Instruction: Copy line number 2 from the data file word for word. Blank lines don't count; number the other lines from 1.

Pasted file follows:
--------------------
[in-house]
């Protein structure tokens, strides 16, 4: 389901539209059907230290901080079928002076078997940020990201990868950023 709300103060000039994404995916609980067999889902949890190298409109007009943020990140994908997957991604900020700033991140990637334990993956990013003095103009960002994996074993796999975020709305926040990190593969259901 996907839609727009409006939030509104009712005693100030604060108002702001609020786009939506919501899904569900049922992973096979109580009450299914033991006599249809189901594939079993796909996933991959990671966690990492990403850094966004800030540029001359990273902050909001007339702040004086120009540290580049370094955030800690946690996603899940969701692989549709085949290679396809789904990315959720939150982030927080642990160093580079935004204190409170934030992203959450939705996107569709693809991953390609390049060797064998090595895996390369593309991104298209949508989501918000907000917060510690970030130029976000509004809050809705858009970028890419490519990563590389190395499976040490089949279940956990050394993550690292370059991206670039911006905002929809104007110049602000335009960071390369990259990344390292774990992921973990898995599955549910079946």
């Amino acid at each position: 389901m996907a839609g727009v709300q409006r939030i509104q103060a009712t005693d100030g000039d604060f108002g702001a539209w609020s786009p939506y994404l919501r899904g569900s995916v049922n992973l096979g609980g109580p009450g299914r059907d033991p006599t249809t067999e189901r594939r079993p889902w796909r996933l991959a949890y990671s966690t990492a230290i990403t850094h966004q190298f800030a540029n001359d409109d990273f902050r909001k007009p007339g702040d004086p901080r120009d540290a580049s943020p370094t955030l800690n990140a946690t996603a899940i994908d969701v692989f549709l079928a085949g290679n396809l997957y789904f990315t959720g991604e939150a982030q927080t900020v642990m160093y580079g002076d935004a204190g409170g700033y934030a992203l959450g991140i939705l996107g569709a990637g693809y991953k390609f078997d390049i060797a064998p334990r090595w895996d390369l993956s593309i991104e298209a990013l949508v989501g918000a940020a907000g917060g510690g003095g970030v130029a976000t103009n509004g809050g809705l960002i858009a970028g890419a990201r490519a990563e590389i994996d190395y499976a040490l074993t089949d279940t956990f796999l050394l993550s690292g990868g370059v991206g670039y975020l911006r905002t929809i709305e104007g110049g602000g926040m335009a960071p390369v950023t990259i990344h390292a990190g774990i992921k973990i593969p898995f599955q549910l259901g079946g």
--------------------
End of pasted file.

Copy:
């Protein structure tokens, strides 16, 4: 389901539209059907230290901080079928002076078997940020990201990868950023 709300103060000039994404995916609980067999889902949890190298409109007009943020990140994908997957991604900020700033991140990637334990993956990013003095103009960002994996074993796999975020709305926040990190593969259901 996907839609727009409006939030509104009712005693100030604060108002702001609020786009939506919501899904569900049922992973096979109580009450299914033991006599249809189901594939079993796909996933991959990671966690990492990403850094966004800030540029001359990273902050909001007339702040004086120009540290580049370094955030800690946690996603899940969701692989549709085949290679396809789904990315959720939150982030927080642990160093580079935004204190409170934030992203959450939705996107569709693809991953390609390049060797064998090595895996390369593309991104298209949508989501918000907000917060510690970030130029976000509004809050809705858009970028890419490519990563590389190395499976040490089949279940956990050394993550690292370059991206670039911006905002929809104007110049602000335009960071390369990259990344390292774990992921973990898995599955549910079946």